Molecular characterization of microbial communities in the rhizosphere soils and roots of diseased and healthy Panax notoginseng.Antonie Van Leeuwenhoek. 2015 Nov; 108(5):1059-74.AV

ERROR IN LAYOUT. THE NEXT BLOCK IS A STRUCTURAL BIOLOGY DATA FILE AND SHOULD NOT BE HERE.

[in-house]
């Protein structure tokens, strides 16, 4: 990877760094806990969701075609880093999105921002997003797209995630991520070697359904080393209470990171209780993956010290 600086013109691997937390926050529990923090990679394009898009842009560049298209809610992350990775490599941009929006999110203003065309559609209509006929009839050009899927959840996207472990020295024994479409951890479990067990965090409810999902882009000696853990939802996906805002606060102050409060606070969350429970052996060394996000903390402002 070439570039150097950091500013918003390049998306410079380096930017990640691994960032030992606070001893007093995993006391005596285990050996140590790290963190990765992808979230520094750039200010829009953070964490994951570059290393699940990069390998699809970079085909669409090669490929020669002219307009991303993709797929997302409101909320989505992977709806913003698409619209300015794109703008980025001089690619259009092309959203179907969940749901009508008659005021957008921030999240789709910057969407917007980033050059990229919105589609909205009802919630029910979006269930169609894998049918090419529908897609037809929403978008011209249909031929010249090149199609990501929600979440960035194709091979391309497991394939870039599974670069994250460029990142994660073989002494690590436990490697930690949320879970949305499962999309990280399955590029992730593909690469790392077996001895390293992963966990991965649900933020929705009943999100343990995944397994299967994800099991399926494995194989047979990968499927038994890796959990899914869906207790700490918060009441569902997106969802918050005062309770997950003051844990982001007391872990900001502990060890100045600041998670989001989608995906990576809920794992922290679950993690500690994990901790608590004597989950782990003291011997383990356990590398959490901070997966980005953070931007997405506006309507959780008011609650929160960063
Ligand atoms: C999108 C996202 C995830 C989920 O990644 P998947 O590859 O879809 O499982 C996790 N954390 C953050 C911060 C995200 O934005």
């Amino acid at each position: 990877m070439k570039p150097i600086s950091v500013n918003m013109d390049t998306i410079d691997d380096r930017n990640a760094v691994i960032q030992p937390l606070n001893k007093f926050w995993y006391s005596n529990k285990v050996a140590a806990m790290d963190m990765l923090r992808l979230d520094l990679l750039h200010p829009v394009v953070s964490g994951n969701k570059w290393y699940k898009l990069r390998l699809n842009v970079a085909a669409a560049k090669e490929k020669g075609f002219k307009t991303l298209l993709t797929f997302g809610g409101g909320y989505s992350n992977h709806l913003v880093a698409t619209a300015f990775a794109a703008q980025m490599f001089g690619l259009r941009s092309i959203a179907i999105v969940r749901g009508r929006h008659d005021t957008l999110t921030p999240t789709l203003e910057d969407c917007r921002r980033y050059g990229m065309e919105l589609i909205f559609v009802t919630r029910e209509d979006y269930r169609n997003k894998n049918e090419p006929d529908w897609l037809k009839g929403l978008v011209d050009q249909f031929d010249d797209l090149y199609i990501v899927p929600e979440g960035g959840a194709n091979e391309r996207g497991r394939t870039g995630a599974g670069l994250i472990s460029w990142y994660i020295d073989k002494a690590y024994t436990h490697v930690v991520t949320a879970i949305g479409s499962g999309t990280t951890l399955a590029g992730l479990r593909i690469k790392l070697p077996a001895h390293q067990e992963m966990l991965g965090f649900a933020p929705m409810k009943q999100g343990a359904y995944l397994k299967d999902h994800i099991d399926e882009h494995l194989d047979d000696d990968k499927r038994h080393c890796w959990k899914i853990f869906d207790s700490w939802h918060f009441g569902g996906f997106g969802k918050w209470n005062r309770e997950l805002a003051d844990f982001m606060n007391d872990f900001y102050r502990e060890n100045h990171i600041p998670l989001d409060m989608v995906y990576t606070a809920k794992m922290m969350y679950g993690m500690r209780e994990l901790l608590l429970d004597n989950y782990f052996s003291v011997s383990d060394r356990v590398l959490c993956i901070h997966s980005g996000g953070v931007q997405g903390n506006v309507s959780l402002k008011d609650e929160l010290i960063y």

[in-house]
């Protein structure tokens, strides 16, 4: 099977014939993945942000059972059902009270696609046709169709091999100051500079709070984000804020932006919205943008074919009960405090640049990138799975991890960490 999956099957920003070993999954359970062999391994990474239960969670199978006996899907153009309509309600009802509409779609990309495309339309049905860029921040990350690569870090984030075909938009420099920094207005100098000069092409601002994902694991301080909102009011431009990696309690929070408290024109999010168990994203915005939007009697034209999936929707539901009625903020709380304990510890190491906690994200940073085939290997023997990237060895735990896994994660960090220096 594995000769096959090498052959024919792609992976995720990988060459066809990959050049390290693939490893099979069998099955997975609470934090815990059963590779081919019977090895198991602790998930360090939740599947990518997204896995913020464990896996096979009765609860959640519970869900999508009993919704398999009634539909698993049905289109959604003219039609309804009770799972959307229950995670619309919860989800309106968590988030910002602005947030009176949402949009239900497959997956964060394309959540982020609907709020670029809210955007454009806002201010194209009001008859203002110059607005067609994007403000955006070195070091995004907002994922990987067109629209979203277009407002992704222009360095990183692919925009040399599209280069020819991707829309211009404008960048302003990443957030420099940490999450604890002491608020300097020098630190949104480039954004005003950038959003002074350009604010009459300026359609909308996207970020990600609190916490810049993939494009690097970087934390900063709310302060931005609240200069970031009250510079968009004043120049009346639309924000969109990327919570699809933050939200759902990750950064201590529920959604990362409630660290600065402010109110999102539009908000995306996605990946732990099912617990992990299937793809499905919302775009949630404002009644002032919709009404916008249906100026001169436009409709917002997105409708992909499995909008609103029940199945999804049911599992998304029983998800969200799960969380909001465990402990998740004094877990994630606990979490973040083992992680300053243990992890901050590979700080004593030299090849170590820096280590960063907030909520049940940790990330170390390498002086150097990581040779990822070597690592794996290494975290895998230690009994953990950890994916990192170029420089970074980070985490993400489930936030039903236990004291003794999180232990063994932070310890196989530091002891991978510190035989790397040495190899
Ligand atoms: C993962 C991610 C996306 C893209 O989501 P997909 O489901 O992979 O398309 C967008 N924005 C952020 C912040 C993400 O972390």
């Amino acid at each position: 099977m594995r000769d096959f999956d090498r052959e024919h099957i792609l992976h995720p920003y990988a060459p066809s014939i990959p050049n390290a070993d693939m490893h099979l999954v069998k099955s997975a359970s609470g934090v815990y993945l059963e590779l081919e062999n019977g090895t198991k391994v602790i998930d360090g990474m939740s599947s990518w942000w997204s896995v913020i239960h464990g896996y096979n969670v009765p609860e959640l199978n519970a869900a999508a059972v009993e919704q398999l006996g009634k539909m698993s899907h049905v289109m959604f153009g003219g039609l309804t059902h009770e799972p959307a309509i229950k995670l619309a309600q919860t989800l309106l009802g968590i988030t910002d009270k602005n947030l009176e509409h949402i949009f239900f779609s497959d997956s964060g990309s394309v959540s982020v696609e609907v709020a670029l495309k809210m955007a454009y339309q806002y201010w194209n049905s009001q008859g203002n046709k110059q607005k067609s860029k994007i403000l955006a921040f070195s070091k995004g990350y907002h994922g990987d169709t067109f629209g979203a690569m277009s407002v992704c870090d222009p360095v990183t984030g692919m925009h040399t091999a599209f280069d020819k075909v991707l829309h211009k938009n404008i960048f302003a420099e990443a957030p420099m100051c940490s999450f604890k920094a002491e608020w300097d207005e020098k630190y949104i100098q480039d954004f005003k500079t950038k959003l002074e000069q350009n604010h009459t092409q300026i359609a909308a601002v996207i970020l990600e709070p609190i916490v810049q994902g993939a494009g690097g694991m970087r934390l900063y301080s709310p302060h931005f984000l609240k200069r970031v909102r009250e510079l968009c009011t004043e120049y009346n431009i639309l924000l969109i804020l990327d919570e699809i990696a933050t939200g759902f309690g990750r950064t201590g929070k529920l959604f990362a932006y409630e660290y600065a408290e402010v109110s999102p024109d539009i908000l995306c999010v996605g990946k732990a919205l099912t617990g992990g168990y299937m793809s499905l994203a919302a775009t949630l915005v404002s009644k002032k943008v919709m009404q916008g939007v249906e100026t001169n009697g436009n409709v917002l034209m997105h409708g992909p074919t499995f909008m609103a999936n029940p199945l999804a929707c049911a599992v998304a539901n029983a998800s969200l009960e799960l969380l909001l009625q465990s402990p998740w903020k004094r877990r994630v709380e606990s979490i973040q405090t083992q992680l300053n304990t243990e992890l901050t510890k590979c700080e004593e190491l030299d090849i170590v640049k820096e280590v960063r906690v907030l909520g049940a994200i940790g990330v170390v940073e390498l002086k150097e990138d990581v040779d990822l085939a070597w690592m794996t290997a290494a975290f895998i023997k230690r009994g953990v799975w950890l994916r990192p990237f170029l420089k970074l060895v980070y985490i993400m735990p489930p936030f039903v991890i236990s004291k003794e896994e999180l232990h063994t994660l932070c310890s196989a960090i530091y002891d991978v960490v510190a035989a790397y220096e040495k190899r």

Rhizosphere and root-associated microbial communities are known to be related to soil-borne disease and plant health. In the present study, the microbial communities in rhizosphere soils and roots of both healthy and diseased Panax notoginseng were analyzed by high-throughput sequencing of 16S rRNA for bacteria and 18S rRNA internal transcribed spacer for fungi, to reveal the relationship of microbial community structure with plant health status. In total, 5593 bacterial operational taxonomic units (OTUs) and 963 fungal OTUs were identified in rhizosphere soils, while 1794 bacterial and 314 fungal OTUs were identified from root samples respectively. Principal coordinate analysis separated the microbial communities both in the rhizosphere soils and roots of diseased P. notoginseng from healthy plants. Compared to those of healthy P. notoginseng, microbial communities in rhizosphere soils and roots of diseased plants showed a decrease in alpha diversity. By contrast, bacterial community dissimilarity increased and fungal community dissimilarity decreased in rhizosphere soils of diseased plants, while both bacterial and fungal community dissimilarity in roots showed no significant difference between healthy and diseased plants. Redundancy analysis at the phylum level showed that mycorrhizal colonization and soil texture significantly affected microbial community composition in rhizosphere soils, whereas shoot nutrition status had a significant effect on microbial community composition in root samples. Our study provided strong evidence for the hypothesis that microbial diversity could potentially serve as an indicator for disease outbreak of medicinal plants, and supported the ecological significance of microbial communities in maintaining plant healthy and soil fertility.